Metal halide lighting is very popular with reef keepers, particularly those who keep hard (SPS) corals. This is because it is a very powerful light that can penetrate deep into the aquarium provided that the bulb wattage has been correctly selected. Metal halide is likely to be superceded before too long by LED arrays, but at the moment metal halide is the most popular for the reef.
Even though metal halide is so good at lighting reefs there are disadvantages. There are two major ones, the first being that metal halides are electricity hungry and will add significantly to the aquarium energy cost. The second is that they generate a lot of heat. It is this second disadvantage that is being considered.
The lighting has to be hung well above the seawater level and this is because should the protective glass or bulb be splashed it could crack as it is so hot. It needs to be remembered that if the glass is to be wiped over with a damp cloth it needs to cool down first.
We nearly all like sitting in a favourite spot in the sun, feeling the warmth. Metal halides bulbs are a little like the sun in that they radiate considerable heat and unfortunately this could cause trouble. Many reef keepers use cooling apparatus to keep the temperature of the seawater under control though this for most is only in summer. This apparatus could be fans in the lighting hood, a pedestal fan alongside the aquarium, a ‘chiller’ (electric seawater cooler), or perhaps a combination. Stability of seawater parameters is important and this includes temperature. If the temperature climbs too high livestock welfare is in jeopardy. If the temperature is noted to be climbing much too high then the first action is to turn off the metal halides until cooling equipment can be used. The aquarium shouldn’t be plunged suddenly into total gloom, so the blue (actinic) fluorescents can be left on.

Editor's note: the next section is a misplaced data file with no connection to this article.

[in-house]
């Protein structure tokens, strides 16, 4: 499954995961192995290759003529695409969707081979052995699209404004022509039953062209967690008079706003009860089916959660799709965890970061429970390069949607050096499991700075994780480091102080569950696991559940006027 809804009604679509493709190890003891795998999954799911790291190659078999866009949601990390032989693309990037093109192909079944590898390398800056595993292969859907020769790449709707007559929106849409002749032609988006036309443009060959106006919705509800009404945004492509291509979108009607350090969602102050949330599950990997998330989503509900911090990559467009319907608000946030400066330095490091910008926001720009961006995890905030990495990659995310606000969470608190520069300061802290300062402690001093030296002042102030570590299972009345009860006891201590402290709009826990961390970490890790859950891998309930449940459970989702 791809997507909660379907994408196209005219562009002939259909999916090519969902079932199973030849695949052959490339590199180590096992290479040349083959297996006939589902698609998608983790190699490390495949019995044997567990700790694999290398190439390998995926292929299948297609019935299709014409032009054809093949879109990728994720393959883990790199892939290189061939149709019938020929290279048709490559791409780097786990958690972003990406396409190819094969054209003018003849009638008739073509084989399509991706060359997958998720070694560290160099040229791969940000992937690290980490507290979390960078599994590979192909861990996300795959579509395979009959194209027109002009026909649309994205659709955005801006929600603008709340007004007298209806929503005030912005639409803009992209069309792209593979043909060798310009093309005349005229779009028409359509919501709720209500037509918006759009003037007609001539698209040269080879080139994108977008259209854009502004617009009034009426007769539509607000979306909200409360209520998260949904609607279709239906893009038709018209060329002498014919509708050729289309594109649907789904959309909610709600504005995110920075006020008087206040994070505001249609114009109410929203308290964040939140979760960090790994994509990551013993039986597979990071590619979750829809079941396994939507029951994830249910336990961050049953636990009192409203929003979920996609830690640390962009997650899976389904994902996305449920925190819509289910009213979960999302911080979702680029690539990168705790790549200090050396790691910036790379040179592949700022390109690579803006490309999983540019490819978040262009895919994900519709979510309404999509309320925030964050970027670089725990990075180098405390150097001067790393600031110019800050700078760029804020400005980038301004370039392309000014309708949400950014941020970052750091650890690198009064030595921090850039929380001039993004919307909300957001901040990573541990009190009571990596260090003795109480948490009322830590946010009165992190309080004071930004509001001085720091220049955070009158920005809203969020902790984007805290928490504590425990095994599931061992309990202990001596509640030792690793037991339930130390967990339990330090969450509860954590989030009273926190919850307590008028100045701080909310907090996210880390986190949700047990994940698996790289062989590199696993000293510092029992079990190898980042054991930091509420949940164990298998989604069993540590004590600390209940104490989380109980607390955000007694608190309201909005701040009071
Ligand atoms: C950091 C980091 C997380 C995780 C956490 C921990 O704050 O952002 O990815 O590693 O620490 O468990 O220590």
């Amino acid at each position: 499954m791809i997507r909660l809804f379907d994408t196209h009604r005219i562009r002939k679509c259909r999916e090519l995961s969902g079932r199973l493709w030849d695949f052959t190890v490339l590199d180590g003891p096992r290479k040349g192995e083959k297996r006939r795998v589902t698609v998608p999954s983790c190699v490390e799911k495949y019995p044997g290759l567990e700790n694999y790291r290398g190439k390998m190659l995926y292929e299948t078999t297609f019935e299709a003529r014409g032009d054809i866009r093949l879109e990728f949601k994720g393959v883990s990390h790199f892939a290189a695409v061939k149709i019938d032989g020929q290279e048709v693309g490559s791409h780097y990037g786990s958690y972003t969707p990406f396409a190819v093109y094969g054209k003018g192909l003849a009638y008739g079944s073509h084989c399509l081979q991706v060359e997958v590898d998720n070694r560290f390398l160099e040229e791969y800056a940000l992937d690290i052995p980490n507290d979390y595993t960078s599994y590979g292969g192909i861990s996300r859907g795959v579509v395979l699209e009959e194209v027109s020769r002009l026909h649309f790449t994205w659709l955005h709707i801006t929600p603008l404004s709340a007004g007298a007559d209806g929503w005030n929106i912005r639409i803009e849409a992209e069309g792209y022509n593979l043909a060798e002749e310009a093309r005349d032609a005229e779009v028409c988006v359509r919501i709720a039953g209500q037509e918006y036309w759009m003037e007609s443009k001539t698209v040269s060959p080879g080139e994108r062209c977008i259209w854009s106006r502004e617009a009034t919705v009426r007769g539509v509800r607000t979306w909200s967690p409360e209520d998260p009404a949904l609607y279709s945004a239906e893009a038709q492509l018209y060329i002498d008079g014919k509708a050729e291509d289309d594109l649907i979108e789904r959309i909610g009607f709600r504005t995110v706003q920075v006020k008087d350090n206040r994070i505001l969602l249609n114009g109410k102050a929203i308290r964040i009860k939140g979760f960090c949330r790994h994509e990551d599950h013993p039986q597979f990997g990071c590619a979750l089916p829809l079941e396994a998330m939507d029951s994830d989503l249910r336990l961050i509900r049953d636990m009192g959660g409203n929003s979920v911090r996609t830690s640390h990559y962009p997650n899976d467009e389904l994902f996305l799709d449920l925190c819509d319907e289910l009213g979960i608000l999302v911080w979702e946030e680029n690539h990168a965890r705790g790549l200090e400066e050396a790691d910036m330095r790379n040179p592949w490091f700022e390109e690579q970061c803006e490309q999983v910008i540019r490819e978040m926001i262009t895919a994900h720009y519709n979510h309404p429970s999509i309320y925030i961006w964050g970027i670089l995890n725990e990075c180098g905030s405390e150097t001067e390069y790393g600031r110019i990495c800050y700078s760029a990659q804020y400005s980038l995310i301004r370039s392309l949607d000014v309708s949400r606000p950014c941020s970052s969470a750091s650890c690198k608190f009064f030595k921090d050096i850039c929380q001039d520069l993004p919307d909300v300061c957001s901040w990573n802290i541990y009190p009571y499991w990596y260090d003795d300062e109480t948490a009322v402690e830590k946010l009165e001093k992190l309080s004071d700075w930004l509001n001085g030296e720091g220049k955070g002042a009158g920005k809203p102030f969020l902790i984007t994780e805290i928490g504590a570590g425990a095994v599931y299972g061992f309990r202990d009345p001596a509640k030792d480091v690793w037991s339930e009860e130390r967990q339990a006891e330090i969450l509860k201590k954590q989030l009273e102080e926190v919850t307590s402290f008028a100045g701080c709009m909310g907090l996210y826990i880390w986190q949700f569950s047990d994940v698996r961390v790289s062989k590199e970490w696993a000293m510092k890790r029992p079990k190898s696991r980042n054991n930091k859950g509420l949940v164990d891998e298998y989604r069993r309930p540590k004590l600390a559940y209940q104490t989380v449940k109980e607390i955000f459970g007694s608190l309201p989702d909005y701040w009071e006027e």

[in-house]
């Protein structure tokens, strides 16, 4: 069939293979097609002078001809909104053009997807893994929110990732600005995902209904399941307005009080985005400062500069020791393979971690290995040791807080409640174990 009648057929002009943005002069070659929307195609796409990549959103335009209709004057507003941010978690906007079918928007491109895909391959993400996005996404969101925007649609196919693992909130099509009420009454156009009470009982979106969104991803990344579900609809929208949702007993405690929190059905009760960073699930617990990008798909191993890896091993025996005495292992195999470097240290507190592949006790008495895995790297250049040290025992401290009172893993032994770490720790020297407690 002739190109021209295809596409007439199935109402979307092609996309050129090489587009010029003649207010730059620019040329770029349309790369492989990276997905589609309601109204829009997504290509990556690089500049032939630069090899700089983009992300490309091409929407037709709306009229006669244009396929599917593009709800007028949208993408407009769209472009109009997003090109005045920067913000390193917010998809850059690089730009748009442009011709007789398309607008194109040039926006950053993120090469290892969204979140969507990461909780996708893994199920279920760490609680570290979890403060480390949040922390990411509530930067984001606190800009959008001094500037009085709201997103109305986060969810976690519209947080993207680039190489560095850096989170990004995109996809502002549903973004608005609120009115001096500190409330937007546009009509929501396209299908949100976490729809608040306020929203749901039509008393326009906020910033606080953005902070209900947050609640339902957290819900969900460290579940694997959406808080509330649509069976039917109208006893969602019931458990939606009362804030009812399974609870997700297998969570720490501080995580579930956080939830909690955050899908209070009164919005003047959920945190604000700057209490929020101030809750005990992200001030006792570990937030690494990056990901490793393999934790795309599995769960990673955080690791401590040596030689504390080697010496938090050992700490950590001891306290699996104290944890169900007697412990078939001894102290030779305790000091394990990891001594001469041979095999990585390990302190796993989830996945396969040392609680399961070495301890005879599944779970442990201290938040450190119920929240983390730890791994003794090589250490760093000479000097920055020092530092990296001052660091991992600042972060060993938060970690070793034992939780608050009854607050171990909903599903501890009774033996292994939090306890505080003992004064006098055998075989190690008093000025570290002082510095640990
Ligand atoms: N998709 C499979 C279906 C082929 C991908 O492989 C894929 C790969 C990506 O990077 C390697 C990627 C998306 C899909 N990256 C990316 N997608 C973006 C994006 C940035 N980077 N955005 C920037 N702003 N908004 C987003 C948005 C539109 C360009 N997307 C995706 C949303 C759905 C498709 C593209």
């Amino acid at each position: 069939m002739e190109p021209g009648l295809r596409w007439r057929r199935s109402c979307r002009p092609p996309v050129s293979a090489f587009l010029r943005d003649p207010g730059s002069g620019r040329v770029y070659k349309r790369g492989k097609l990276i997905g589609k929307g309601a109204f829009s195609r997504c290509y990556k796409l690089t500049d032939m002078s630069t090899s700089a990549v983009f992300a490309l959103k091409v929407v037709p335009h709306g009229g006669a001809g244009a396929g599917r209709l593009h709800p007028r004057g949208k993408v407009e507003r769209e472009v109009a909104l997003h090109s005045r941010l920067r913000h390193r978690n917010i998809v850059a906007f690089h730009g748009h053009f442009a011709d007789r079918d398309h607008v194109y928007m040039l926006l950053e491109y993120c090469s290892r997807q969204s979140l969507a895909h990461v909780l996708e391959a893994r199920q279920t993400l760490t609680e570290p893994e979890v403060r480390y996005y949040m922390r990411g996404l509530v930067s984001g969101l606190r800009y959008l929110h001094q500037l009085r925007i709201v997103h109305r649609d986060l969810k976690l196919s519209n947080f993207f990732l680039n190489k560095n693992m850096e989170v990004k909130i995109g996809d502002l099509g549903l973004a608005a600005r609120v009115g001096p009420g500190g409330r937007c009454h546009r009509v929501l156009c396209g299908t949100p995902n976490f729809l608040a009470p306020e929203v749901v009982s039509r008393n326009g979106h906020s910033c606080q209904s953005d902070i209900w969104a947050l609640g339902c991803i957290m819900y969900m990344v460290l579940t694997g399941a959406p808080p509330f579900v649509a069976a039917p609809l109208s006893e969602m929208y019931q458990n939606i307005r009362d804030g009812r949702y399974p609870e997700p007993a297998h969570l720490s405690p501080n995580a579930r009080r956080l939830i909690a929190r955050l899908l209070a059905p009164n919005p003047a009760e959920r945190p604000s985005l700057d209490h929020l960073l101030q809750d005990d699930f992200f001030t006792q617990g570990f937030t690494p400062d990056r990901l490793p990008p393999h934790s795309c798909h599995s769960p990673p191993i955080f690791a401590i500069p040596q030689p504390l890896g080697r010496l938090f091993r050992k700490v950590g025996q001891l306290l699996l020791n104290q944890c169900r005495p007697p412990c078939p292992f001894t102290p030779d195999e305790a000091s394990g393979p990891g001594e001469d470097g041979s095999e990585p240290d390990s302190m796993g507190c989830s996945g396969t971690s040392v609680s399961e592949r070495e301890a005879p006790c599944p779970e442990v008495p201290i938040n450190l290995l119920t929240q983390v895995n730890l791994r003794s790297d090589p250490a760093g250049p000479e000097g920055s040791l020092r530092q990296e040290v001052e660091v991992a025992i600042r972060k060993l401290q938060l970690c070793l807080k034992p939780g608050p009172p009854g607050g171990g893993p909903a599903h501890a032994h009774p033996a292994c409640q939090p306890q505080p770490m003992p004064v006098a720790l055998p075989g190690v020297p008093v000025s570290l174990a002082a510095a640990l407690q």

There is another danger from metal halide heat as well, and I wasn’t aware of this until recently. There are aquarists who use acrylic aquariums and these aquariums, like glass ones, have stress bars built in across the top. It is reported that the major failure with acrylic aquariums is where a metal halide bulb is directly above a stress bar. The heat softens the acrylic which then stretches under the outward pressure of the seawater and splits or worse could occur.
So if it is possible to move the bulb away from the stress bar this should be done. If the metal halide is then off centre this could be all right, check the light coverage. The guideline is that a metal halide bulb at the correct height above the aquarium should light three feet of aquarium length.